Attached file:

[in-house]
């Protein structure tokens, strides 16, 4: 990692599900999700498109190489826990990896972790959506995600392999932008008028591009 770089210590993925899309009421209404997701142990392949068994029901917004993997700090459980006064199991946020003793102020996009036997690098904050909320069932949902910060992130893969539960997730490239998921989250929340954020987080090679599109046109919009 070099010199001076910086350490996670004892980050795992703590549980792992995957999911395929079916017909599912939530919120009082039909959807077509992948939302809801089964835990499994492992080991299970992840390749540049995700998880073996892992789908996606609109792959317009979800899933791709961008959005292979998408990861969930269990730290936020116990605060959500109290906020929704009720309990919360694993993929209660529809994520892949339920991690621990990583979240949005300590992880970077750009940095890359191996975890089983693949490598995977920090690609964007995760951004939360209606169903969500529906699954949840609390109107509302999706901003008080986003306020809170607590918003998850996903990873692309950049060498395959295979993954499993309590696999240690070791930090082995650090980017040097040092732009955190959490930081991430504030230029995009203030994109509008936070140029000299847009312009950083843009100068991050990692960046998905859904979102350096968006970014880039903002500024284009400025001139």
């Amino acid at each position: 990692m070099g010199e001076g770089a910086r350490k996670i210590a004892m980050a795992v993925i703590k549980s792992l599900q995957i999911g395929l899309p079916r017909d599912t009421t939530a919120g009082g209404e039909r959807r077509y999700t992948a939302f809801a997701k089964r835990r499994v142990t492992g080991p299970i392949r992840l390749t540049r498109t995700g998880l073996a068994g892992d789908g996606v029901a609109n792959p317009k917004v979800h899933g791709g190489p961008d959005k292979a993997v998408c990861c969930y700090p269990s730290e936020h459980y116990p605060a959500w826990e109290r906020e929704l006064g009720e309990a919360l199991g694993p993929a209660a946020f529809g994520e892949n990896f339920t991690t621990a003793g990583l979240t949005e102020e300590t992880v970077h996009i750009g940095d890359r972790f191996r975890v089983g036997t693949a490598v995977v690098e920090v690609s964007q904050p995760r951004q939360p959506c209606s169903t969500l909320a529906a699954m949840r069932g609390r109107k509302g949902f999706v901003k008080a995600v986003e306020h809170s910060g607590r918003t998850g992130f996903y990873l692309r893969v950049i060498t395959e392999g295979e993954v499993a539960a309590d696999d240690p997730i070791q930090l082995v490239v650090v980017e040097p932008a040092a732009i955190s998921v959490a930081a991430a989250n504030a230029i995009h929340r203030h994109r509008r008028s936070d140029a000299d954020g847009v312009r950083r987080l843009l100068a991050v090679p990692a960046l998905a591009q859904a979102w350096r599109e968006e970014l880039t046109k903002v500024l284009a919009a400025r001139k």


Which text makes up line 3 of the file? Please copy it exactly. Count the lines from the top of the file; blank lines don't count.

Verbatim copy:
């Amino acid at each position: 990692m070099g010199e001076g770089a910086r350490k996670i210590a004892m980050a795992v993925i703590k549980s792992l599900q995957i999911g395929l899309p079916r017909d599912t009421t939530a919120g009082g209404e039909r959807r077509y999700t992948a939302f809801a997701k089964r835990r499994v142990t492992g080991p299970i392949r992840l390749t540049r498109t995700g998880l073996a068994g892992d789908g996606v029901a609109n792959p317009k917004v979800h899933g791709g190489p961008d959005k292979a993997v998408c990861c969930y700090p269990s730290e936020h459980y116990p605060a959500w826990e109290r906020e929704l006064g009720e309990a919360l199991g694993p993929a209660a946020f529809g994520e892949n990896f339920t991690t621990a003793g990583l979240t949005e102020e300590t992880v970077h996009i750009g940095d890359r972790f191996r975890v089983g036997t693949a490598v995977v690098e920090v690609s964007q904050p995760r951004q939360p959506c209606s169903t969500l909320a529906a699954m949840r069932g609390r109107k509302g949902f999706v901003k008080a995600v986003e306020h809170s910060g607590r918003t998850g992130f996903y990873l692309r893969v950049i060498t395959e392999g295979e993954v499993a539960a309590d696999d240690p997730i070791q930090l082995v490239v650090v980017e040097p932008a040092a732009i955190s998921v959490a930081a991430a989250n504030a230029i995009h929340r203030h994109r509008r008028s936070d140029a000299d954020g847009v312009r950083r987080l843009l100068a991050v090679p990692a960046l998905a591009q859904a979102w350096r599109e968006e970014l880039t046109k903002v500024l284009a919009a400025r001139k």